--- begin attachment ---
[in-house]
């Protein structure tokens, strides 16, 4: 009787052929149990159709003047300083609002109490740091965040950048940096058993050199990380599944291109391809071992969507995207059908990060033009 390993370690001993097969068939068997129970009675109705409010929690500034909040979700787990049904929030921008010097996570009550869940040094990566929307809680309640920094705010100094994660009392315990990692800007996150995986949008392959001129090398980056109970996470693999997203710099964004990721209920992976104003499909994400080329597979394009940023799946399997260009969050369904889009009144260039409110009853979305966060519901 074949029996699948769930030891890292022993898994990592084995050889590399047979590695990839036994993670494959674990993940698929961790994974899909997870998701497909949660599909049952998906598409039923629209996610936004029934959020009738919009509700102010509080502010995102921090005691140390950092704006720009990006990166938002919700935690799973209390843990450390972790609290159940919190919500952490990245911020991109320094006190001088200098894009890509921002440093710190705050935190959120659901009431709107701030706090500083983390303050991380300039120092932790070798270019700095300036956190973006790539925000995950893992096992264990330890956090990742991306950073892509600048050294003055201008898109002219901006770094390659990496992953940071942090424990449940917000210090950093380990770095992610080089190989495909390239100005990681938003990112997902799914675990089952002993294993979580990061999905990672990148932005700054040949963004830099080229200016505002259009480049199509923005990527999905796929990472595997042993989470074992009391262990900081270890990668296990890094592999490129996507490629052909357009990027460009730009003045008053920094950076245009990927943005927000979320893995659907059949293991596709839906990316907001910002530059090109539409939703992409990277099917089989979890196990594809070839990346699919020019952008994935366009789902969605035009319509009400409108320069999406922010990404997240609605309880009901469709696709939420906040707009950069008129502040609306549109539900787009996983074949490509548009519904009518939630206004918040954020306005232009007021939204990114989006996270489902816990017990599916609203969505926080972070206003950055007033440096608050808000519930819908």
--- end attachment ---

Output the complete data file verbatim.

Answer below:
[in-house]
């Protein structure tokens, strides 16, 4: 009787052929149990159709003047300083609002109490740091965040950048940096058993050199990380599944291109391809071992969507995207059908990060033009 390993370690001993097969068939068997129970009675109705409010929690500034909040979700787990049904929030921008010097996570009550869940040094990566929307809680309640920094705010100094994660009392315990990692800007996150995986949008392959001129090398980056109970996470693999997203710099964004990721209920992976104003499909994400080329597979394009940023799946399997260009969050369904889009009144260039409110009853979305966060519901 074949029996699948769930030891890292022993898994990592084995050889590399047979590695990839036994993670494959674990993940698929961790994974899909997870998701497909949660599909049952998906598409039923629209996610936004029934959020009738919009509700102010509080502010995102921090005691140390950092704006720009990006990166938002919700935690799973209390843990450390972790609290159940919190919500952490990245911020991109320094006190001088200098894009890509921002440093710190705050935190959120659901009431709107701030706090500083983390303050991380300039120092932790070798270019700095300036956190973006790539925000995950893992096992264990330890956090990742991306950073892509600048050294003055201008898109002219901006770094390659990496992953940071942090424990449940917000210090950093380990770095992610080089190989495909390239100005990681938003990112997902799914675990089952002993294993979580990061999905990672990148932005700054040949963004830099080229200016505002259009480049199509923005990527999905796929990472595997042993989470074992009391262990900081270890990668296990890094592999490129996507490629052909357009990027460009730009003045008053920094950076245009990927943005927000979320893995659907059949293991596709839906990316907001910002530059090109539409939703992409990277099917089989979890196990594809070839990346699919020019952008994935366009789902969605035009319509009400409108320069999406922010990404997240609605309880009901469709696709939420906040707009950069008129502040609306549109539900787009996983074949490509548009519904009518939630206004918040954020306005232009007021939204990114989006996270489902816990017990599916609203969505926080972070206003950055007033440096608050808000519930819908």